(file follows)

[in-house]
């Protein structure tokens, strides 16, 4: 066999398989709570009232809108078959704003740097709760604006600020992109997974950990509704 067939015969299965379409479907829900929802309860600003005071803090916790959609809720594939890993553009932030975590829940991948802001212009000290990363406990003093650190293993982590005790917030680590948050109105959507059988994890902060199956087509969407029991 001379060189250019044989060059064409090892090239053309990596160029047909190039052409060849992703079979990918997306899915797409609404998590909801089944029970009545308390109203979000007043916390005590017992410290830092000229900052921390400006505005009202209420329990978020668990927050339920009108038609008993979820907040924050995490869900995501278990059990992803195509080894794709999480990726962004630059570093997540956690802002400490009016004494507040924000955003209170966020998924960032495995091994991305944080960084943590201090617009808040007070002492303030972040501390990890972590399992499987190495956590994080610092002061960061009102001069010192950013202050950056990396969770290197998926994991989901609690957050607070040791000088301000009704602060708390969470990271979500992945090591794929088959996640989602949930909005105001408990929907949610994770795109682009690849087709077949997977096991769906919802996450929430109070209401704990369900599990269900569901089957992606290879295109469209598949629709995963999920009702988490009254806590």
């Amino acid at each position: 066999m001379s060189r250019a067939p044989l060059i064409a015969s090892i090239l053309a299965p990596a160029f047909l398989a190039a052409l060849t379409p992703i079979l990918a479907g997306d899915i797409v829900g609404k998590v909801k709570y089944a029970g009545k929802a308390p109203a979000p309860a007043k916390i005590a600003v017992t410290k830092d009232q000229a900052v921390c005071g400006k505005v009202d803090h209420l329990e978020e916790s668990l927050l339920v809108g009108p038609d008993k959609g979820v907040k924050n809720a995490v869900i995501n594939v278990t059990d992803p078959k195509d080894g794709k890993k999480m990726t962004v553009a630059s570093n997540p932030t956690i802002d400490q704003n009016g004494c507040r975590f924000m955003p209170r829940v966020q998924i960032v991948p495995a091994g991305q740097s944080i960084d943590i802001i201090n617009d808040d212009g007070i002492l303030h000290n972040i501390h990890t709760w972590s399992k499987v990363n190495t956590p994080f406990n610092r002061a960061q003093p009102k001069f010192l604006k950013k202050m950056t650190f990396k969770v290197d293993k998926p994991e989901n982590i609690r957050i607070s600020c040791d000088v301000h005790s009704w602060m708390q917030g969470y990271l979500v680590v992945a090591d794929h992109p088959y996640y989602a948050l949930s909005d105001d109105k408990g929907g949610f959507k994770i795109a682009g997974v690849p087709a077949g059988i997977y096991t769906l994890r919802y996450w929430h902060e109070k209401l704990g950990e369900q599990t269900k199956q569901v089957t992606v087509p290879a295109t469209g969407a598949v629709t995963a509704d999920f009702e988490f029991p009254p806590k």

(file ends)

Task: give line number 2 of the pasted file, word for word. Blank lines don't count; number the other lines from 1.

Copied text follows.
């Protein structure tokens, strides 16, 4: 066999398989709570009232809108078959704003740097709760604006600020992109997974950990509704 067939015969299965379409479907829900929802309860600003005071803090916790959609809720594939890993553009932030975590829940991948802001212009000290990363406990003093650190293993982590005790917030680590948050109105959507059988994890902060199956087509969407029991 001379060189250019044989060059064409090892090239053309990596160029047909190039052409060849992703079979990918997306899915797409609404998590909801089944029970009545308390109203979000007043916390005590017992410290830092000229900052921390400006505005009202209420329990978020668990927050339920009108038609008993979820907040924050995490869900995501278990059990992803195509080894794709999480990726962004630059570093997540956690802002400490009016004494507040924000955003209170966020998924960032495995091994991305944080960084943590201090617009808040007070002492303030972040501390990890972590399992499987190495956590994080610092002061960061009102001069010192950013202050950056990396969770290197998926994991989901609690957050607070040791000088301000009704602060708390969470990271979500992945090591794929088959996640989602949930909005105001408990929907949610994770795109682009690849087709077949997977096991769906919802996450929430109070209401704990369900599990269900569901089957992606290879295109469209598949629709995963999920009702988490009254806590």